front cover of Emancipating the Female Sex
Emancipating the Female Sex
The Struggle for Women's Rights in Brazil, 1850–1940
June E. Hahner
Duke University Press, 1990
June E. Hahner’s pioneering work, Emancipating the Female Sex, offers the first comprehensive history of the struggle for women’s rights in Brazil. Based on previously undiscovered primary sources and fifteen years of research, Hahner’s study provides long-overdue recognition of the place of women in Latin American history.
Hahner traces the history of Brazilian women’s fight for emancipation from its earliest manifestations in the mid-nineteenth century to the successful conclusion of the suffrage campaign in the 1930s. Drawing on interviews with surviving Brazilian suffragists and contemporary feminists as well as manuscripts and printed documents, Hahner explores the strategies and ideological positions of Brazilian feminists. In focusing on urban upper- and middle-class women, from whose ranks the leadership for change arose, she examines the relationship between feminism and social change in Brazil’s complex and highly stratified society.

front cover of Hearts of Wisdom
Hearts of Wisdom
American Women Caring for Kin, 1850-1940
Emily K. Abel
Harvard University Press, 2002

The image of the female caregiver holding a midnight vigil at the bedside of a sick relative is so firmly rooted in our collective imagination we might assume that such caregiving would have attracted the scrutiny of numerous historians. As Emily Abel demonstrates in this groundbreaking study of caregiving in America across class and ethnic divides and over the course of ninety years, this has hardly been the case.

While caring for sick and disabled family members was commonplace for women in nineteenth- and early-twentieth-century America, that caregiving, the caregivers' experience of it, and the medical profession's reaction to it took diverse and sometimes unexpected forms. A complex series of historical changes, Abel shows, has profoundly altered the content and cultural meaning of care. Hearts of Wisdom is an immersion into that "world of care." Drawing on antebellum slave narratives, white farm women's diaries, and public health records, Abel puts together a multifaceted picture of what caregiving meant to American women--and what it cost them--from the pre-Civil War years to the brink of America's entry into the Second World War. She shows that caregiving offered women an arena in which experience could be parlayed into expertise, while at the same time the revolution in bacteriology and the transformation of the formal health care system were weakening women's claim to that expertise.


front cover of A Metropolitan History of the Dutch Empire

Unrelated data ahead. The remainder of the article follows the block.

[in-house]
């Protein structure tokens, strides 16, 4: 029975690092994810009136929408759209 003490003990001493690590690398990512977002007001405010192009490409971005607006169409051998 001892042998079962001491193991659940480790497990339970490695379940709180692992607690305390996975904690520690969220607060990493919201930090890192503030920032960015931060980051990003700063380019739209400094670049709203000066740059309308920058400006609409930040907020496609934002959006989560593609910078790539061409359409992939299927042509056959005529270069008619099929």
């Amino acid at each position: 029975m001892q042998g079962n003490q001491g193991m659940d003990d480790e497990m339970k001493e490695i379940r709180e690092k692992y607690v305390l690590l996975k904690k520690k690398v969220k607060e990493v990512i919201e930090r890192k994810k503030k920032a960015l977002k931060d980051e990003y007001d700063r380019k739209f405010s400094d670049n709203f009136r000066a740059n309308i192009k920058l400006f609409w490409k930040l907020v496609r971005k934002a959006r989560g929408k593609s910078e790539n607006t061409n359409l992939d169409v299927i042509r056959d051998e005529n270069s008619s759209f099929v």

A Metropolitan History of the Dutch Empire
Popular Imperialism in The Netherlands, 1850-1940
Matthijs Kuipers
Amsterdam University Press, 2022
This book analyses popular imperial culture in the Netherlands around the turn of the twentieth century. Despite the prominent role that the Dutch empire played in many (sometimes unexpected) aspects of civil society, and its significance in mobilising citizens to participate in causes both directly and indirectly related to the overseas colonies, most people seem to have remained indifferent towards imperial affairs. How, then, barring a few jingoist outbursts during the Aceh and Boer Wars, could the empire be simultaneously present and absent in metropolitan life? Drawing upon the works of scholars from fields as diverse as postcolonial studies and Habsburg imperialism, A Metropolitan History of the Dutch Empire argues that indifference was not an anomaly in the face of an all-permeating imperial culture, but rather the logical consequence of an imperial ideology that treated ‘the metropole’ and ‘the colony’ as entirely separate entities. The various groups and individuals who advocated for imperial or anti-imperial causes – such as missionaries, former colonials, Indonesian students, and boy scouts – had little unmediated contact with one another, and maintained their own distinctive modes of expression. They were all, however, part of what this book terms a ‘fragmented empire’, connected by a Dutch imperial ideology that was common to all of them, and whose central tenet – namely, that the colonies had no bearing on the mother country – they never questioned. What we should not do, the author concludes, is assume that the metropolitan invisibility of colonial culture rendered it powerless.

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